Indigo nodded. “We need to extend our patrols even farther than we’ve already done. It might be an idea to ask units of men to spend a few days roaming the more far-flung areas in rotating shifts.”
“Organize it,” Hawke said before turning his attention to Riaz. “Can you pick up some of Indigo’s normal duties?”
The male lieutenant gave a quick nod. “Has Judd got anything yet?”
Hawke’s breath was white in the early morning chill. “This smells like Council, but he’s confirmed the Council is no longer functioning as a cohesive unit so it could be any one of them.”
That, Andrew thought, was very, very interesting. He’d have to bring it up with Max when he met with Nikita’s security chief.
Hawke turned to Indigo. “Do we need to ask Riley and Mercy to cut short their trip?”
“I don’t think it’s that serious yet.” Indigo’s eyes were almost azure in the light up here, vivid against her golden tan. “We can handle it for the time being—some of the soldiers can pull a few extra shifts to cover.”
Andrew leaned up against the trunk of a nearby pine, folding his arms to keep from reaching for Indigo and making his claim clear to the other dominants—especially Riaz. “They both need the break.” His brother had been shattered when Mercy was injured just after they had mated. The couple had come through the trial with their bond even stronger but—“I don’t think they’ve had much of a chance to honeymoon.”
Hawke’s lips curved upward. “I wonder if Riley considers his current situation a honeymoon or purgatory.”
Everyone laughed, but the sound was muted, their instincts on alert for any sign of intruders. As soon as there was enough light, they split up into their assigned groups and headed out to comb for needles in haystacks.
“We found ten devices located on the northern edge of our territory,” Andrew told Max over a beer that night in a dark little Chinatown tavern that served the best microbrew in the city. “We did a fairly comprehensive sweep along the other sides, but got nothing.”
“Still, it’s an enormous area,” Max said, “and these devices sound small.”
“Yeah.” Watching the condensation run down the glass of his bottle, he met the cop’s eyes. “But whatever they were up to, we’ve put a dent in their plans by increasing security across all the isolated sections.”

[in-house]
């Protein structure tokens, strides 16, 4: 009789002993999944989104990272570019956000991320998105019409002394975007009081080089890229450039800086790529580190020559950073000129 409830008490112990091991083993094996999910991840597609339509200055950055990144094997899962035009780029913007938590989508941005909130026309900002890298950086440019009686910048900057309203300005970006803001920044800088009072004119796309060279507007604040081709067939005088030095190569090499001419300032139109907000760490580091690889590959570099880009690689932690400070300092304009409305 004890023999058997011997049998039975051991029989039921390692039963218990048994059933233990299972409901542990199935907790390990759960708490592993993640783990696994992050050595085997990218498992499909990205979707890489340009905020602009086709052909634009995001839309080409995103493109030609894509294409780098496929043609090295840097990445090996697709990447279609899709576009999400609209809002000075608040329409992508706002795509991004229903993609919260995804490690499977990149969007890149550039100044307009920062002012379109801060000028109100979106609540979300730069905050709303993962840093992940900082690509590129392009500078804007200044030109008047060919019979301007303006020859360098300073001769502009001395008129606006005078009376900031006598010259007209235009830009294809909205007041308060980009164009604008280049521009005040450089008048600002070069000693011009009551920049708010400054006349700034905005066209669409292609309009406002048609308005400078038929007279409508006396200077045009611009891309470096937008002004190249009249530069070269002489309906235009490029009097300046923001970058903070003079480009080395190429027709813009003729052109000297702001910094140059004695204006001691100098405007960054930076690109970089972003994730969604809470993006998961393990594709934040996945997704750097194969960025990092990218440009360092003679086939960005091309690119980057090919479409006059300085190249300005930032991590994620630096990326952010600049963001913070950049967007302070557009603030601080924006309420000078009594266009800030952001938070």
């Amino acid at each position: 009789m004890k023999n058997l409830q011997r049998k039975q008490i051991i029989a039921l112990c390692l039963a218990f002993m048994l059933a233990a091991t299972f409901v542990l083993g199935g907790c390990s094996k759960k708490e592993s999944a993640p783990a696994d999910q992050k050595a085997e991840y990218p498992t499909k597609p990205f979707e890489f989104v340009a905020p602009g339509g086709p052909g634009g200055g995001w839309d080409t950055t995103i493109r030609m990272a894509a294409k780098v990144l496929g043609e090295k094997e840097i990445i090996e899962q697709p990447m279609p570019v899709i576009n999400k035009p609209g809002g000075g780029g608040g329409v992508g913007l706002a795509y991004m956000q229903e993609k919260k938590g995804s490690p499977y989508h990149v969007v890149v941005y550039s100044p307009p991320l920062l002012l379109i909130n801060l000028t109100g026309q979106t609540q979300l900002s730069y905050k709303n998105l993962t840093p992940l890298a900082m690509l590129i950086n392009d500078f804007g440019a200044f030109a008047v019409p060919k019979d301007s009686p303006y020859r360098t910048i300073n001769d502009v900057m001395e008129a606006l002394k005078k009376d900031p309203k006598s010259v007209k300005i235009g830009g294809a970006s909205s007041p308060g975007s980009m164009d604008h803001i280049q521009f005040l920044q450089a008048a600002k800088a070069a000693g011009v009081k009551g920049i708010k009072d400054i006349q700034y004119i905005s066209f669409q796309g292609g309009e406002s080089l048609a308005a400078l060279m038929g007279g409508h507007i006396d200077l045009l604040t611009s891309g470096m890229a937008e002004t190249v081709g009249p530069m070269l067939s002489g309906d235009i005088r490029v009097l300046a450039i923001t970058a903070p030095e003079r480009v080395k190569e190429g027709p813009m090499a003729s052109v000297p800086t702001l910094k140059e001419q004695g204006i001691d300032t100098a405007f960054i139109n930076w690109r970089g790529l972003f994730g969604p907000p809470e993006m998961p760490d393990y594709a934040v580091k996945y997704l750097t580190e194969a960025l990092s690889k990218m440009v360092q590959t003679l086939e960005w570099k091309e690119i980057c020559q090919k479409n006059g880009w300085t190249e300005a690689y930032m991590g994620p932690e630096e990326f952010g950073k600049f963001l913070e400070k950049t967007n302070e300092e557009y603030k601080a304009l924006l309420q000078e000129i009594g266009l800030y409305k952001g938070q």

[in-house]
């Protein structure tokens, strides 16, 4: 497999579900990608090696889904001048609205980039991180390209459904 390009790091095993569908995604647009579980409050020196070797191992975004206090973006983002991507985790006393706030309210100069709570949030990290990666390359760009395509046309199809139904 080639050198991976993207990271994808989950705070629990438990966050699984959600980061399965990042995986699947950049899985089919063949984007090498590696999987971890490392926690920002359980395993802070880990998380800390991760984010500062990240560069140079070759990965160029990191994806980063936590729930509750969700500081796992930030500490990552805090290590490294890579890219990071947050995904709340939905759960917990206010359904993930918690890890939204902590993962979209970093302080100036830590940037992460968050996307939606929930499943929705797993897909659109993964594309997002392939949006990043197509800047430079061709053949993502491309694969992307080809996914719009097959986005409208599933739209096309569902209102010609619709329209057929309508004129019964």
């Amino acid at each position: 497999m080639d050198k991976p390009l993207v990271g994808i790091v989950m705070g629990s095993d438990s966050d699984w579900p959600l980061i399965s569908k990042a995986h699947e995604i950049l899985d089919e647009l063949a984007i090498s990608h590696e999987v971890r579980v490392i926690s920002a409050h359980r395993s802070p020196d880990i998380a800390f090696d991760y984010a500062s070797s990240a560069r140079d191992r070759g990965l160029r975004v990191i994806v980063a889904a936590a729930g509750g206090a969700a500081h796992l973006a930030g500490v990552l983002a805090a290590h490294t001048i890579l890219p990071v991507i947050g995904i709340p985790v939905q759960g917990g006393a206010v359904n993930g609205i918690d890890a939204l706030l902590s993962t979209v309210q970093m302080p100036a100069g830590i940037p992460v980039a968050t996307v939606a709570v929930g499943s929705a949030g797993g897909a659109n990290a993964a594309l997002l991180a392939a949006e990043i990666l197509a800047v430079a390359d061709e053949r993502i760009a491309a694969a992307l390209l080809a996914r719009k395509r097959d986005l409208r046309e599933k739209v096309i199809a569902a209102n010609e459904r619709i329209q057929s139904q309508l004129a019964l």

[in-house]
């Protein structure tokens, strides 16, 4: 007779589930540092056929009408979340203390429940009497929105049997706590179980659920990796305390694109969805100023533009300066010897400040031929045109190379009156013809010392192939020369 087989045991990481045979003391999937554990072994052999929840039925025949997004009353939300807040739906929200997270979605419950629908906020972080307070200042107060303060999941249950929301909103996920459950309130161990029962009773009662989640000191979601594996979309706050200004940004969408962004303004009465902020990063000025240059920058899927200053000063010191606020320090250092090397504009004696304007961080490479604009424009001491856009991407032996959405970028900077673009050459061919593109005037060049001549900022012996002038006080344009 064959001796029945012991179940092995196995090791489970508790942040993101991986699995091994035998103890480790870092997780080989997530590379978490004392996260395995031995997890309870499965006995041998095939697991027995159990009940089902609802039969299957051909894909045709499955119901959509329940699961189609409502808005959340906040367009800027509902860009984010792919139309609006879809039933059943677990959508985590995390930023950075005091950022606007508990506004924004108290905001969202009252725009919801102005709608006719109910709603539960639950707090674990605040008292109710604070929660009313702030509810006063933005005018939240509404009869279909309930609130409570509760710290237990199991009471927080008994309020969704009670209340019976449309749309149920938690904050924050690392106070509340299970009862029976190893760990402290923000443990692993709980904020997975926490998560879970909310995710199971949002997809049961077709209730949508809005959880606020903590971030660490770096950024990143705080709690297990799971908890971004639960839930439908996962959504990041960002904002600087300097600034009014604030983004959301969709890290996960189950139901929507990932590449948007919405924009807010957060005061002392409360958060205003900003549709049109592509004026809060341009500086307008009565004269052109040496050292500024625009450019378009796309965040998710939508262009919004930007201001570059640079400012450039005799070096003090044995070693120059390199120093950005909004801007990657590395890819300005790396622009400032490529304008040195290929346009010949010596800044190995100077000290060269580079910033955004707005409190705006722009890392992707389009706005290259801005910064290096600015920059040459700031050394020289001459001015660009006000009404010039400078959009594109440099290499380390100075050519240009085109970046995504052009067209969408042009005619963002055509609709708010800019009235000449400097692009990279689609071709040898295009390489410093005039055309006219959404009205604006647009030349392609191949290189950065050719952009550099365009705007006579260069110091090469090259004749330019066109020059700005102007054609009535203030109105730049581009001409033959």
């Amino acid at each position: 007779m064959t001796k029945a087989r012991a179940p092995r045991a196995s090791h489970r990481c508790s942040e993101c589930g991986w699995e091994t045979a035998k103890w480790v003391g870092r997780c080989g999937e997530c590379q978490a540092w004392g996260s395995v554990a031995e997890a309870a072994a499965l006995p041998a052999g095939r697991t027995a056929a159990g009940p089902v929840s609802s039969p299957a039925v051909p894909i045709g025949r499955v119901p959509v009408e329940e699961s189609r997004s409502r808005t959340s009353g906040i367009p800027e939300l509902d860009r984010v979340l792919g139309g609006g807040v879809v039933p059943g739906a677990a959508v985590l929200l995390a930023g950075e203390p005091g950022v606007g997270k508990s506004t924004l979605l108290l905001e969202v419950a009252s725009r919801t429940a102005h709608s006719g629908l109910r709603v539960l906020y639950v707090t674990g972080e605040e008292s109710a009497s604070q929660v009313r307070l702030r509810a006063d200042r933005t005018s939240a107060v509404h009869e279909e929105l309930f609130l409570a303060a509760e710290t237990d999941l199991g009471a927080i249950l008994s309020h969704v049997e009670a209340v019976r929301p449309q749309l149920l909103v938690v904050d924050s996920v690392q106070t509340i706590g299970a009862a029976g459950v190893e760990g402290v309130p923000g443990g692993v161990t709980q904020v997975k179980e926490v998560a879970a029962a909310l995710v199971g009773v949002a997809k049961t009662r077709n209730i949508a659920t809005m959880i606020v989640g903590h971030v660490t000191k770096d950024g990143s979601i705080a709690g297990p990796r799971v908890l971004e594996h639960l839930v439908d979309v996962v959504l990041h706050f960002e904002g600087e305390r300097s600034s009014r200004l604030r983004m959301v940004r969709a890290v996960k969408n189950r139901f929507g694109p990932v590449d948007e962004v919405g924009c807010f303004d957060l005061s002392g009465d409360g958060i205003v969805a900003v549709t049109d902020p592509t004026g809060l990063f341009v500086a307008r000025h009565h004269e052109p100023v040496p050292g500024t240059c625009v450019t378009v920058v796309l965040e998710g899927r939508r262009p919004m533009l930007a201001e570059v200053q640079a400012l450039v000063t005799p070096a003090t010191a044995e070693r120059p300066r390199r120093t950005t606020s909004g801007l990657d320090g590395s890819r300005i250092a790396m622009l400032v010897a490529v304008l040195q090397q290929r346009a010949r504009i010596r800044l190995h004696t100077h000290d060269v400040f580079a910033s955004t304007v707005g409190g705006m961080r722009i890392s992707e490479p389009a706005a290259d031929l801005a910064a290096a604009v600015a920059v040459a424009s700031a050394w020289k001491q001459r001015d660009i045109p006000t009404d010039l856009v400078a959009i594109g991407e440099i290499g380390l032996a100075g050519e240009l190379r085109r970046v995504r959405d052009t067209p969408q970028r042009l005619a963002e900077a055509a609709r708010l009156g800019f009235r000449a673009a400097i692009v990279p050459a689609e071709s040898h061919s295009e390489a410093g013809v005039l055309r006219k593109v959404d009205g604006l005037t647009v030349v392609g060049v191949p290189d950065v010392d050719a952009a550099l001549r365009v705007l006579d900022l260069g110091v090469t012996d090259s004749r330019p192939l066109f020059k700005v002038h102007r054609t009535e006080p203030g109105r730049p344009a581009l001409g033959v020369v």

“You have a theory?”
“A couple.” He left it at that.
“I can confirm it’s not Nikita,” Max said, without waiting for Andrew to ask.
“How can you be certain?”
“No reason to hire me if she’s got someone capable of organizing that kind of an operation.” A shrug. “And, given the access she’s handed me to Psy data, I don’t think it’s some kind of a massive double cross.”
The only other Councilor in the area was Anthony Kyriakus, whose daughter, Faith, was mated to another DarkRiver sentinel. The cats had already sent through word that Anthony wasn’t involved. It wasn’t like SnowDancer to accept anything on face value, but this time, Hawke had. Which said a hell of a lot about the SnowDancer-DarkRiver alliance.
“Did Nikita have anything else to say about this?” Andrew asked.
Max took a sip of his beer, making an appreciative noise at the back of his throat. “She paid attention when I told her, but something else is keeping her distracted.”
“Want to share?” He drank some of his own beer.
Max leaned back against the maroon leather of the booth. “I didn’t want to work for a Councilor, but now I do—and as long as she doesn’t break the deal we’ve got going, I’m loyal.”
Andrew didn’t ask what the deal was. He could guess. “Fair enough.” It would make his task harder, but at the same time, it solidified his wolf’s respect for the cop. “But does it have anything to do with dead Psy in the city?”
Max tilted his beer bottle at Drew. “I wondered how long it would take for you lot to twig to that.” Putting down the bottle, he braced his forearms on the table. “Four suspicious deaths, all psychic hits.”
“Nothing in the media. You covering up for Nikita?”
Max’s skin pulled tight over his jaw. “I’ll allow that only because I would’ve come to the same conclusion six months ago.” His anger was a cool flame in his eyes. “It’s no cover-up. Enforcement’s fully aware of the situation, just keeping its mouth shut for once.”
Andrew heard the ring of truth in that. “Sorry, man. I had to ask.”
“Yeah, well, don’t do it again.” The cop blew out a breath. “Look, we’ve warned the targeted group—low-Gradient Psy—but we’ve done so quietly because there’s a good chance the kills are politically motivated, meant to cause unrest in the civilian population.”
“We’ve heard rumors of trouble in the Council ranks.”
Max nodded. “Probability the murders are part of that is very high.”
“Interesting.” Andrew shared the e-mail Pure Psy had sent to SnowDancer wolves. “Connected, you think?”
“I’d bet on it.” Max handed back the ugly e-mail. “I have to keep an open mind about the murders in case some other crazies were ‘inspired’ by Pure Psy, but my gut says Henry Scott and his fanatics are knee-deep in it.”
“Gloria,” Andrew said, watching the cop’s face, “she was erased.”